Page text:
“Don’t Delay UIGEA,” Say US Conservatives

In two weeks, on the first day of December, the Unlawful Internet Gambling Enforcement Act (UIGEA) will become an official law

In two weeks, on the first day of December, the Unlawful Internet Gambling Enforcement Act (UIGEA) will become an official law, and its effects will be legally implemented to the fullest extent. This change to American gambling laws will formally require US banks to block all financial transactions related to online gambling websites, including but not limited to deposits and withdrawals.

A group of US Democrats have been petitioning to delay the implementation of the Act, insisting that its enforcement will impose an “unreasonable burden on regulators and the financial services industry”. Yesterday, two powerful US Republican Senators – Jon Kyl and Spencer Bachus – formally requested that the implementation of the UIGEA not be delayed. “There is no justification for delaying the compliance date for the long-overdue regulations implementing UIGEA,” the Senators demanded. They also reminded lawmakers that the US financial sector has not made any formal complaints about the impact the law would have on their operations.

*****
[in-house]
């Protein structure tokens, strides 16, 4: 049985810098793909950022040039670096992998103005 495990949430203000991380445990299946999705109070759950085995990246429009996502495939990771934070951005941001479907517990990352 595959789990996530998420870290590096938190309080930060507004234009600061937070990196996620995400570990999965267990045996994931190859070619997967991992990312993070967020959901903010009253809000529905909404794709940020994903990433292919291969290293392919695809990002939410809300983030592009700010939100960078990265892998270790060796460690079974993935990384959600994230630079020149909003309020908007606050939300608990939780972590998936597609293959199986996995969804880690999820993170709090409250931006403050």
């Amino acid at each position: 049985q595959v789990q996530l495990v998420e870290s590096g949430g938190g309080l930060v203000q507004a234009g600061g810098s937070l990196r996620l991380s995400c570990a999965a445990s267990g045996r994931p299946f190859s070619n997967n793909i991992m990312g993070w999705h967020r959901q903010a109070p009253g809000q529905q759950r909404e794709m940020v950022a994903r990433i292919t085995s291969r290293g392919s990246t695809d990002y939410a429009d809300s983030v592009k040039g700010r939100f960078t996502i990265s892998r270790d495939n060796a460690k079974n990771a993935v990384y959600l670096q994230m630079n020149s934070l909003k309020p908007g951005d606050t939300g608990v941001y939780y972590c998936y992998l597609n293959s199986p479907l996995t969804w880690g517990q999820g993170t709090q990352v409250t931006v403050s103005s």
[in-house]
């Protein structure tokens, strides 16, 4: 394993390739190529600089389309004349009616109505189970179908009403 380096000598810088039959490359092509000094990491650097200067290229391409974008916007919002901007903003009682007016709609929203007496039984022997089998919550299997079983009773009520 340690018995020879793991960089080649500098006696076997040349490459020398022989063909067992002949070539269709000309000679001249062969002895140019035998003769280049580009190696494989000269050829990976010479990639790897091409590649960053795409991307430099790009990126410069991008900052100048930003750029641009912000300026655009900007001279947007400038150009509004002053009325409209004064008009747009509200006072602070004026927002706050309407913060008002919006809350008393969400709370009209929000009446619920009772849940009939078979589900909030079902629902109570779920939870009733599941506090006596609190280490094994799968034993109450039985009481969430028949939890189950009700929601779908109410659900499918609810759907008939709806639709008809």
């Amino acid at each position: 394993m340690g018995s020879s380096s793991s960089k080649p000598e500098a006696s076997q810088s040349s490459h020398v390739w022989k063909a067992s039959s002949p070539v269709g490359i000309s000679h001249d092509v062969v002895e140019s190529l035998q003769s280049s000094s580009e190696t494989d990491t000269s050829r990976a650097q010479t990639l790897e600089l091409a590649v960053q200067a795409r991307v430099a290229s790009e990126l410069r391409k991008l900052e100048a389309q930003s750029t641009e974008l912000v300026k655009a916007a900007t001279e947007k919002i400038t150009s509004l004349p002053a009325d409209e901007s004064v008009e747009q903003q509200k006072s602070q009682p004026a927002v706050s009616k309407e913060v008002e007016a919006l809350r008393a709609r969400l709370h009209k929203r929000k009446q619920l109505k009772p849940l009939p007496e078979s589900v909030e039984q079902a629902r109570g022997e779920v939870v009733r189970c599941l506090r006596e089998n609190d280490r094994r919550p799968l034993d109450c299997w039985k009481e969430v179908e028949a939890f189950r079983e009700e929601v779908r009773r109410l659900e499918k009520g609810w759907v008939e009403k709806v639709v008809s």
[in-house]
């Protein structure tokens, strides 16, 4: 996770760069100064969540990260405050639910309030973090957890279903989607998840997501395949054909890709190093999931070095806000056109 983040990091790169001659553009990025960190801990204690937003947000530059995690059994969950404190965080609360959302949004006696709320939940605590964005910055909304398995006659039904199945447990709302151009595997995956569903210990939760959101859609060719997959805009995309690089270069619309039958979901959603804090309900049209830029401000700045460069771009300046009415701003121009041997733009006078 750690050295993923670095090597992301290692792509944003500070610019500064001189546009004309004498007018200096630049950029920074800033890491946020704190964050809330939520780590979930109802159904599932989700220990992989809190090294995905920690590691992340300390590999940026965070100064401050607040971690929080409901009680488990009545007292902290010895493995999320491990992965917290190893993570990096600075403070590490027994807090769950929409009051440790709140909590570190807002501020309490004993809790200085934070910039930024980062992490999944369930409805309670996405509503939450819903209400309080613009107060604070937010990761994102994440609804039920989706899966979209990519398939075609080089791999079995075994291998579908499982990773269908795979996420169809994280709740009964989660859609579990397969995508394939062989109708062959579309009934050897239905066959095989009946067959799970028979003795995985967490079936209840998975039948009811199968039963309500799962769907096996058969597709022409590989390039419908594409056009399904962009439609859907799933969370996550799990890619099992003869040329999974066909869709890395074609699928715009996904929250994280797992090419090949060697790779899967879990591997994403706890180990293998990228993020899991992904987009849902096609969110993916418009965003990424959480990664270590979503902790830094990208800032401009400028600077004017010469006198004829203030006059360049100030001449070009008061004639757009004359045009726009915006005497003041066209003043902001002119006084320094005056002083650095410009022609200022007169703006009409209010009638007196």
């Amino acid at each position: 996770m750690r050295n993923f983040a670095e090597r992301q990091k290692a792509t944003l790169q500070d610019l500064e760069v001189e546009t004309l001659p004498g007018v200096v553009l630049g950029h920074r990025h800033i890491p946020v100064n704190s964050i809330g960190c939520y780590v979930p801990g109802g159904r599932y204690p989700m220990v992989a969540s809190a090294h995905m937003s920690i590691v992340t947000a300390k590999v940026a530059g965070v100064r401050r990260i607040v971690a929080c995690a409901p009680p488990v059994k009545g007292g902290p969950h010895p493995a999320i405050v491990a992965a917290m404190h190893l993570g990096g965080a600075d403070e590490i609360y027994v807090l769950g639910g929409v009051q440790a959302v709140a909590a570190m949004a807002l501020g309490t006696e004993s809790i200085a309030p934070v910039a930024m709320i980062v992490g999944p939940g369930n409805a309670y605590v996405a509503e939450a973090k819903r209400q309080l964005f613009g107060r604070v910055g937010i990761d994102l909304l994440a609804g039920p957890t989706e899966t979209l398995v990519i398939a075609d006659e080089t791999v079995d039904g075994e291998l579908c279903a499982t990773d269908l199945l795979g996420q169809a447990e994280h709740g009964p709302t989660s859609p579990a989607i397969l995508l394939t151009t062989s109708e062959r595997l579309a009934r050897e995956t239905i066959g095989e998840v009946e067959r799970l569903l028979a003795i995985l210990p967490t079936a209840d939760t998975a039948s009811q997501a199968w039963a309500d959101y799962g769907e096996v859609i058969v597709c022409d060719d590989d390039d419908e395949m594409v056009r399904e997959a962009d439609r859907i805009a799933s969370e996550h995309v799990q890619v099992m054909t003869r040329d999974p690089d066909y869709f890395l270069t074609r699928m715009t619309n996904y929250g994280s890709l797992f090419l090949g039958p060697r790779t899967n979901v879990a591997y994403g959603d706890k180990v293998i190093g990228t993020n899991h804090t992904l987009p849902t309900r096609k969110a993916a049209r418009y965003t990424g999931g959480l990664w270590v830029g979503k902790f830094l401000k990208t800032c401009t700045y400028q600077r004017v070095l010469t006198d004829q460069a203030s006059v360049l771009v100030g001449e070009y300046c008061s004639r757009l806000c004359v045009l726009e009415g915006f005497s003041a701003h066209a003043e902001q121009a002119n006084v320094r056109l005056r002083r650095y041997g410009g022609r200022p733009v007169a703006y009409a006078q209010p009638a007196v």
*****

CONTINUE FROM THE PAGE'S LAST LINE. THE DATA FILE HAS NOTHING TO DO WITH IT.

The UIGEA is actually three years old now. While its transformation from “act” to “law” has many American gamblers worried, the truth is it won’t have much of an impact on the current state of internet gambling in the United States. An important point to note is that the UIGEA is aimed at banking institutions and gaming companies – not at players. In addition, the wording of the Act is such that it does not cover all forms of financial transactions – there are many forms of funding that will not be blocked. In truth, the flow of funds between players and gaming companies in the US will not change dramatically after December 1.

While the implementation of the UIGEA back in 2006 forced many online gambling sites in the United States to withdrawal from the American market, many consider the situation to be temporary. When the act turns into a real law in December, it will be more difficult to overturn, but it certainly won’t be impossible. There is a strong group of pro-gambling lawmakers and politicians in the US that are working to reverse the online gambling ban, and the country may see the legalization of online gambling by the first half of 2010.

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